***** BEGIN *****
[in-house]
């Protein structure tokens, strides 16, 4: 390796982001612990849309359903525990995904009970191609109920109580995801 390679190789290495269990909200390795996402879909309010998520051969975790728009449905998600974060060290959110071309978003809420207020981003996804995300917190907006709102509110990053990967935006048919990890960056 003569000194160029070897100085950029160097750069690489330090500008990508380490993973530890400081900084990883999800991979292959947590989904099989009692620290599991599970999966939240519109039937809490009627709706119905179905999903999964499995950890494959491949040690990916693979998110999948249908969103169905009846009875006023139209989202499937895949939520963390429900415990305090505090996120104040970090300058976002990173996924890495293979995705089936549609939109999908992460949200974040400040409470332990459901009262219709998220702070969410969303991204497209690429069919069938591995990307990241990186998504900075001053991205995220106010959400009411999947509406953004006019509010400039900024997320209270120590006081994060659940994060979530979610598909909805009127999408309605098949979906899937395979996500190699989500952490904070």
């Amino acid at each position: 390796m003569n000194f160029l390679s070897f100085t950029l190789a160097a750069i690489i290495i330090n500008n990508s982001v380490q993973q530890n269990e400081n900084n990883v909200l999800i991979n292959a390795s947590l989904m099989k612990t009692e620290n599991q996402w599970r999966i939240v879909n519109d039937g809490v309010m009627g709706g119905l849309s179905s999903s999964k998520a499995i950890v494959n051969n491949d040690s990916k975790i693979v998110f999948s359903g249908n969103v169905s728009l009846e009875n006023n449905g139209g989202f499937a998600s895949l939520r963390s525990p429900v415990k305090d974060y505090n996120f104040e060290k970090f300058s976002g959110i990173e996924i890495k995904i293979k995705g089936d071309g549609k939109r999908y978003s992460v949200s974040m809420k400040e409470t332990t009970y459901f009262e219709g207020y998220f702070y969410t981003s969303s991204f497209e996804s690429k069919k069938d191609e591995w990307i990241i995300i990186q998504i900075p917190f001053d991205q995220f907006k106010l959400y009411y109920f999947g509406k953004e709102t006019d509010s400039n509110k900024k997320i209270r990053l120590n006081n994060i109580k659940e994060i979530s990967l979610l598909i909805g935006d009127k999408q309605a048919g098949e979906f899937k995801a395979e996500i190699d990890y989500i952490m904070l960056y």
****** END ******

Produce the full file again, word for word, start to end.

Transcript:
[in-house]
């Protein structure tokens, strides 16, 4: 390796982001612990849309359903525990995904009970191609109920109580995801 390679190789290495269990909200390795996402879909309010998520051969975790728009449905998600974060060290959110071309978003809420207020981003996804995300917190907006709102509110990053990967935006048919990890960056 003569000194160029070897100085950029160097750069690489330090500008990508380490993973530890400081900084990883999800991979292959947590989904099989009692620290599991599970999966939240519109039937809490009627709706119905179905999903999964499995950890494959491949040690990916693979998110999948249908969103169905009846009875006023139209989202499937895949939520963390429900415990305090505090996120104040970090300058976002990173996924890495293979995705089936549609939109999908992460949200974040400040409470332990459901009262219709998220702070969410969303991204497209690429069919069938591995990307990241990186998504900075001053991205995220106010959400009411999947509406953004006019509010400039900024997320209270120590006081994060659940994060979530979610598909909805009127999408309605098949979906899937395979996500190699989500952490904070």
């Amino acid at each position: 390796m003569n000194f160029l390679s070897f100085t950029l190789a160097a750069i690489i290495i330090n500008n990508s982001v380490q993973q530890n269990e400081n900084n990883v909200l999800i991979n292959a390795s947590l989904m099989k612990t009692e620290n599991q996402w599970r999966i939240v879909n519109d039937g809490v309010m009627g709706g119905l849309s179905s999903s999964k998520a499995i950890v494959n051969n491949d040690s990916k975790i693979v998110f999948s359903g249908n969103v169905s728009l009846e009875n006023n449905g139209g989202f499937a998600s895949l939520r963390s525990p429900v415990k305090d974060y505090n996120f104040e060290k970090f300058s976002g959110i990173e996924i890495k995904i293979k995705g089936d071309g549609k939109r999908y978003s992460v949200s974040m809420k400040e409470t332990t009970y459901f009262e219709g207020y998220f702070y969410t981003s969303s991204f497209e996804s690429k069919k069938d191609e591995w990307i990241i995300i990186q998504i900075p917190f001053d991205q995220f907006k106010l959400y009411y109920f999947g509406k953004e709102t006019d509010s400039n509110k900024k997320i209270r990053l120590n006081n994060i109580k659940e994060i979530s990967l979610l598909i909805g935006d009127k999408q309605a048919g098949e979906f899937k995801a395979e996500i190699d990890y989500i952490m904070l960056y």